JusticeCorps

JusticeCorps Logo

Help others help themselves find justice.
Learn about the law - and life - in return.

Watch the public service announcement! (This link opens a new window and requires Flash)

And Visit the JusticeCorps Website!

On the JusticeCorps website go to JUSTICECORPS COLLEGE STUDENT (MINIMUM-TIME MEMBER/300-HOUR) PROGRAM and select "Learn more..." to access the membership application.

Taking applications until all open slots are filled.

WHAT is JusticeCorps?

Funded through an AmeriCorps grant, JusticeCorps is a collaborative project of:

  • The California Administrative Office of the Courts
  • Superior Court of California, County of Los Angeles
  • Five local universities including California State University Dominguez Hills, California State University Northridge, California State University Long Beach, Cal Poly University Pomona and University of California, Los Angeles
  • Several local legal aid agencies and the Los Angeles County Department of Consumer Affairs

Students will be recruited from these local universities to provide assistance in 10 L.A. area Self-Help Legal Access Centers and with the L.A. County Department of Consumer Affairs Small Claims Advisor. Members will be asked to make a 300 hour commitment.

Members will be trained by experts in the field of family law, housing law and small claims law throughout the program year. Members serve the public by providing legal assistance through one-on-one direct contact with the public, legal workshops, and computer terminals designed to assist the public in completing legal forms. Members have the opportunity to network with the legal community, such as judges, attorneys and court administrators and learn more about the law and the courts. After completion of 300 hours, JusticeCorps members will receive an educational award/stipend of $1,175 which can be used for up to 7 years.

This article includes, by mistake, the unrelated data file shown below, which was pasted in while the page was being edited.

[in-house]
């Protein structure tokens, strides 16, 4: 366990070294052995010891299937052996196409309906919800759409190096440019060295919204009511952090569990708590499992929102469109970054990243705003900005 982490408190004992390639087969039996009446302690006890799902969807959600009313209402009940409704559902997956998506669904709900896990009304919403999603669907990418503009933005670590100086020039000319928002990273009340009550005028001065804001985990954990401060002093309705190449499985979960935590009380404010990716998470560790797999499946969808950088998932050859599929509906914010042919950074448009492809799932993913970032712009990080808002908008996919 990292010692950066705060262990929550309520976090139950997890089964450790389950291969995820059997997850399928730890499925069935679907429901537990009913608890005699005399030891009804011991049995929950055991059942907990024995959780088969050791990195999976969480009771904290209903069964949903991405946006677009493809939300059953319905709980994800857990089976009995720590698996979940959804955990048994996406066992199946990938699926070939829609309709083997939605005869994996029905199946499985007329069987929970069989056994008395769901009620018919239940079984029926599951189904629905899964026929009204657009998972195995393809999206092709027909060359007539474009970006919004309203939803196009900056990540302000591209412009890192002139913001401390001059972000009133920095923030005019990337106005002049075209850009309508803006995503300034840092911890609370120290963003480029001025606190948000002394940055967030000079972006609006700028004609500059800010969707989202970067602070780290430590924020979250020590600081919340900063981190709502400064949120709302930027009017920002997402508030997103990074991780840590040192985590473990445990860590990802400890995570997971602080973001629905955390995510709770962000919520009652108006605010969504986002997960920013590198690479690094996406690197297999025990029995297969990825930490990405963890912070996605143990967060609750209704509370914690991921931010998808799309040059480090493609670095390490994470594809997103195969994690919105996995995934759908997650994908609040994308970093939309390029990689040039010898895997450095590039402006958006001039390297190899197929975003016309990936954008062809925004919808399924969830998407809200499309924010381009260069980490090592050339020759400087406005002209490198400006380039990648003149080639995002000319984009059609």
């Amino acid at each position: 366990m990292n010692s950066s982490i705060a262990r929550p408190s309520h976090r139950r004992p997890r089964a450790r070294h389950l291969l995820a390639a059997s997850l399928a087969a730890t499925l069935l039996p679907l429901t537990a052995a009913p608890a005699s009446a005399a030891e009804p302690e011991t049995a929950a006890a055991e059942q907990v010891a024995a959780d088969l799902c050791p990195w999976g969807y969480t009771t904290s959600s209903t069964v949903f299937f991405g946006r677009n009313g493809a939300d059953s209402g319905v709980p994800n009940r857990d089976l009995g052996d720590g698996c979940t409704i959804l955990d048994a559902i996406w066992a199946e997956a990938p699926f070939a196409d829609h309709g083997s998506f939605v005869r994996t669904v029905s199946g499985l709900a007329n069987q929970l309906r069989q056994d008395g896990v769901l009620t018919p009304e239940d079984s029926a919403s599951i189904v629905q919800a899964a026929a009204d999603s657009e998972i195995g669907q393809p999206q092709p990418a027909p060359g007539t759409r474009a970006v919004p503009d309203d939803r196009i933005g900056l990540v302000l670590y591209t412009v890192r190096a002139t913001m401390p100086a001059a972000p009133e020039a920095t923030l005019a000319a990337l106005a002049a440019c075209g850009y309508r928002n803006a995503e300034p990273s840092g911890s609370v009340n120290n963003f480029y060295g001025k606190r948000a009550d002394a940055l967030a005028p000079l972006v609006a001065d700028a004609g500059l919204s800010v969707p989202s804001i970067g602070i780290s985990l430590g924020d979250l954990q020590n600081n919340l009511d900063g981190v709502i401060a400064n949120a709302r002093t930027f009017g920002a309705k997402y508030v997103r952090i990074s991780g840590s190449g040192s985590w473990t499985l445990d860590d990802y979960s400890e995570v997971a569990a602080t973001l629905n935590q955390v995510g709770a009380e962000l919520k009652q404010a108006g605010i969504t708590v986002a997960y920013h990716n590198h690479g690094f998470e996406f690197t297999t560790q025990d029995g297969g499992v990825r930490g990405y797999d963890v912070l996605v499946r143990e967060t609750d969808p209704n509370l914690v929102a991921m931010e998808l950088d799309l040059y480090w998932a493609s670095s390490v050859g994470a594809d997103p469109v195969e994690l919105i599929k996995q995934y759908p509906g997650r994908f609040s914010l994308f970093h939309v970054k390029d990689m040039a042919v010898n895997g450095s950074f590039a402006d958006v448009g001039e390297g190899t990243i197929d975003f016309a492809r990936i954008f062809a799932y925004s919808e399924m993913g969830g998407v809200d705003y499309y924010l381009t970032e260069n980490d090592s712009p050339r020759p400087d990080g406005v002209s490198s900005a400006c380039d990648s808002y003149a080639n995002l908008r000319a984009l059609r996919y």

WHY JusticeCorps?

California is experiencing an explosion in the number of individuals appearing in court without legal representation on a variety of matters from family law to housing issues. The majority cannot afford legal representation, and resources to meet the needs of these "self-represented" individuals are sorely lacking. The ratio of litigants to legal aid attorneys in California is 10,000 to 1!

Contact: Dayana Rodriguez, CSUDH JusticeCorps Representative Center for Service Learning, Internships, & Civic Engagement
1000 E. Victoria St., SCC 300
Carson, CA 90747
Phone: (310) 243-2438
Fax: (310) 516-3495
Email: JusticeCorps@csudh.edu

Self-represented litigants face many obstacles, such as a lack of familiarity with legal terms and mandatory forms, and an inability to follow or fully comprehend court proceedings or orders given in court. This jeopardizes their ability to obtain guardianships, or to avoid domestic violence and elder abuse. It also has far-reaching societal impacts including family instability and resultant increases in numbers of children involved in the juvenile dependency and delinquency system; a general lack of public trust and confidence in the court system; increased challenges for law enforcement officers; and increased rates of homelessness.